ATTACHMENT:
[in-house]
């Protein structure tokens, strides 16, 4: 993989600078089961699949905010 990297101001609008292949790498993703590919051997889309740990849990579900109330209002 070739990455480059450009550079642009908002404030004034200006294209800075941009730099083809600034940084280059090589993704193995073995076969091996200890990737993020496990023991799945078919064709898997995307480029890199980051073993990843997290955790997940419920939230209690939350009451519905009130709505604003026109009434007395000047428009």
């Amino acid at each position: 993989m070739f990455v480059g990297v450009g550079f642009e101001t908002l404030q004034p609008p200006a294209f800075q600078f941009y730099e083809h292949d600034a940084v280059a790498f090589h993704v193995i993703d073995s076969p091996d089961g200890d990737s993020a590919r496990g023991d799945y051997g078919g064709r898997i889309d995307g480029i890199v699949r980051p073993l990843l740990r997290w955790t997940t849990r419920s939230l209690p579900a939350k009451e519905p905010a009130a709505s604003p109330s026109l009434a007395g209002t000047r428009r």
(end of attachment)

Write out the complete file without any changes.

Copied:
[in-house]
């Protein structure tokens, strides 16, 4: 993989600078089961699949905010 990297101001609008292949790498993703590919051997889309740990849990579900109330209002 070739990455480059450009550079642009908002404030004034200006294209800075941009730099083809600034940084280059090589993704193995073995076969091996200890990737993020496990023991799945078919064709898997995307480029890199980051073993990843997290955790997940419920939230209690939350009451519905009130709505604003026109009434007395000047428009």
């Amino acid at each position: 993989m070739f990455v480059g990297v450009g550079f642009e101001t908002l404030q004034p609008p200006a294209f800075q600078f941009y730099e083809h292949d600034a940084v280059a790498f090589h993704v193995i993703d073995s076969p091996d089961g200890d990737s993020a590919r496990g023991d799945y051997g078919g064709r898997i889309d995307g480029i890199v699949r980051p073993l990843l740990r997290w955790t997940t849990r419920s939230l209690p579900a939350k009451e519905p905010a009130a709505s604003p109330s026109l009434a007395g209002t000047r428009r």